Letter from Venice
Known for its spectacular art, architecture, music, and the gently lapping waters of its famed canals, Venice has recently joined the ranks of cities playing host to edgy European dance festivals. The dance portion of the Venice Biennale—the grande dame of contemporary art exhibitions founded in 1895, one that has also included a film sector since 1932 (cue A-list movie stars each August)—is now celebrating its eighth edition. As for me, I couldn’t be happier wandering around the pigeon/tourist-laden San Marco Square (Napoleon dubbed it “the drawing room of Europe”), or even getting lost on Venice’s splendid streets in search of performances that range from the intimate and sublime to more traditional, by-the-book-type offerings.
Under the artistic direction of Ismael Ivo (past directors have included Carolyn Carlson and Frédéric Flammand), this 16-day extravaganza, “Awakenings” (June 8–24), takes full advantage of the city’s unique venues. Indeed, if dance is a religion for some (and it certainly is for me), it seems appropriate that the first performance I attend, on June 16, is held in the centuries-old St. George’s Anglican Church. An audience of about 30, we’re seated at the front of the space, facing away from the altar, when the lights dim and six women pop up from the small wooden pews to begin Shobana Jeyasingh’s TooMortal.
Rathimalar Govindarajoo and Kamala Devam in Shobana Jeyasingh’s
Photo by JP Masclet, Courtesy Biennale.
Set to a remix of James MacMillan music, the 20-minute world premiere features the sextet slithering on top of and around the narrow pews, at times isolating their heads, arms, and legs to create a series of kinetic but disjointed paintings, occasionally in unison or fugally. Surprising, sumptuous, and beatific, the meditative work proves a silent confessional, with the dancers tossing their hair, arching their backs, and carrying secrets in their bodies they’re willing to share—with those willing to learn. I love the work so much, in fact, that I return for the final showing (Shobana Jeyasingh Dance performed three times on each of three nights), filled with joy, knowing that the troupe, who celebrates its 25th anniversary next year, is spreading a beautiful dance gospel. (The piece next travels to London, Stockholm and Belgrade—see it if you can.)
Konstanze Mello of Teatro Castro Alves.
Photo by Ramonah Gayã, Courtesy Biennale.
Punctuating my first night in Venice with a scrumptious chocolate and whipped cream gelato (vino comes later), I return to my hotel behind the Doge’s Palace, where I turn down the Murano glass chandelier and fall into a dance-induced, jet-lagged sleep, excited for the next day’s presentations. Not for nothing has Venice been called the Queen of the Adriatic, where the famed 16th-century Arsenale—the historic docks and shipyards that once employed an army of 16,000—has been home to the Biennale since 1980. In 1999, parts of the Arsenale’s vast warehouses were converted into theaters, which is where I head on Sunday for some wildly disparate performances.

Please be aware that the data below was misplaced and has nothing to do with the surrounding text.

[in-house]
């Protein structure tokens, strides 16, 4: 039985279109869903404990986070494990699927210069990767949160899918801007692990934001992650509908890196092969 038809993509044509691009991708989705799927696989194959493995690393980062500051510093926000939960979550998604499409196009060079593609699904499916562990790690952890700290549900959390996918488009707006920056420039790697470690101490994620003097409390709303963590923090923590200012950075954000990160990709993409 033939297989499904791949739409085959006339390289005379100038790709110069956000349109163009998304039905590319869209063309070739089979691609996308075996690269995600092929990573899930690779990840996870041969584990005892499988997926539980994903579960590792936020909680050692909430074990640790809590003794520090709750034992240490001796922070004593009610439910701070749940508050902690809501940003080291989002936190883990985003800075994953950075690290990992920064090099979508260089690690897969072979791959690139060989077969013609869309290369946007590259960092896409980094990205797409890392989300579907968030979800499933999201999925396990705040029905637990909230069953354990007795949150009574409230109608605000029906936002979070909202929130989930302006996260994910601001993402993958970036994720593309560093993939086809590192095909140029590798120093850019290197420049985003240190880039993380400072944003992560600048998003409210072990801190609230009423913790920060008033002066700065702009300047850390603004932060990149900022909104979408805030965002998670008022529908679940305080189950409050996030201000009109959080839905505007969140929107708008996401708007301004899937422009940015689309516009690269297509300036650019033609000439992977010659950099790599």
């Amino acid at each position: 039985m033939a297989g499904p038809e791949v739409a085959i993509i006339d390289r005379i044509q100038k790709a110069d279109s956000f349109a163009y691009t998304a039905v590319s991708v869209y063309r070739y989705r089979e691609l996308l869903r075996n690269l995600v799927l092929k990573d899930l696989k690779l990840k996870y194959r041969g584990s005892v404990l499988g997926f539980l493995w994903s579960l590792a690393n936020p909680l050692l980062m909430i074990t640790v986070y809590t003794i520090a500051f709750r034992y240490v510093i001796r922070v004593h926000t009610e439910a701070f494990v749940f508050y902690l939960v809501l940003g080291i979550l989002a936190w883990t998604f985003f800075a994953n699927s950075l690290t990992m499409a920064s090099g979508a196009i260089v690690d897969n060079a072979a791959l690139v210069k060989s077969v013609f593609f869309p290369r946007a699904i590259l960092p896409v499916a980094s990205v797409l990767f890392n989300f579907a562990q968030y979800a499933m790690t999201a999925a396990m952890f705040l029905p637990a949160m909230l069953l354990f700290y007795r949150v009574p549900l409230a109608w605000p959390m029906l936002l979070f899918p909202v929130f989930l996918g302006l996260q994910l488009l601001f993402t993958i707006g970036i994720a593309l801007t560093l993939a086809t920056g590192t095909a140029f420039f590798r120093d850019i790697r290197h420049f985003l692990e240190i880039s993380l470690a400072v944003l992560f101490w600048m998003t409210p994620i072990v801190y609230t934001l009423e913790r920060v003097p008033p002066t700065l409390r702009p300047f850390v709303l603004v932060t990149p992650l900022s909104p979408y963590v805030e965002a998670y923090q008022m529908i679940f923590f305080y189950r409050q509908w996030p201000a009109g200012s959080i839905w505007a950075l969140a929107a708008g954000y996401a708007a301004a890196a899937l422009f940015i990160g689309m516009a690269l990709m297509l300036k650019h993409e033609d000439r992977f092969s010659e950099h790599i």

In the afternoon I’m escorted into a series of makeshift “cabins”—6 feet tall by 6 feet deep by 3 feet wide—where I am spectator to a solo performance given by individuals from Bahia’s Balé Teatro Castro Alves. Called 1Por1Praum, the show consists of 10 cabins, allowing for 10 possibilities, all created by the troupe’s director, Jorge Vermelho. I make it through five of these miniatures, beginning with a private showing by Konstanze Mello, whose big blonde wig and chalky make-up obscure the performer’s gender, which I finally ascertain is female. Rising slowly, she plays with her wig and fiddles with a faux nesting doll contraption attached to her garb beneath the breastbone. Wow! Quel terpsichorean fun house, although the heat in the booths makes for some heavy Italian claustrophobia…so I take my leave after sharing a session with Ticiana Garrido. Shirtless and moving yoga-like in red trunks, he eventually outlined his body in chalk, a finale that was eerily reminiscent of a crime scene procedural.
Teatro Castro Alves in
A quem possa interessar with the singer Badi Assad.
Photo by Adenor Gondim, Courtesy Biennale.
Grabbing a pizza and small carafe of red wine at Rossopomodoro, directly behind San Marco, I watch the passing parade dragging strollers and toting designer bags, no doubt filled with Venetian glass, masks, silks, and Italianate tchotchkes, before returning to the Arsenale for the Bahian company’s A quem passa interessar. A 70-minute performance that is accompanied by superstar musician/singer Badi Assad, who plays guitar and African thumb piano, as well as providing percussion with vocal cluckings and claps, this meta-entertainer is, perhaps, too much of the show, which features the troupe of 24. Choreographed by Henrique Rodovalho, this Italian premiere includes voice-overs of the dancers talking about themselves as they are showcased in individually-illuminated squares. With numerous performers over 40, the piece is pleasantly sweet and the moves eclectic, though nothing radical: From Brazilian Samba-esque hip swivelings to quirky, whole-body gyrations, the smiling dancers are likeable enough, and, as each tells his/her own story (in Portuguese with Italian subtitles, both languages foreign to this scribe), each persona comes across as unique, no matter nationality, body type, age, or gender.
A perfect fit for Venice, a city that opens its arms (expensive ones, alas), to welcome the world into its winding alleys, mind-blowing scenery, and ever-bustling canals. I’ll be blabbing again in a few days from Venezia, where upcoming performers include Koffi Kôkô, Wim Vanekeybus and Sylvie Guillem, who receives the Golden Lion for Lifetime Achievement. Ciao for now.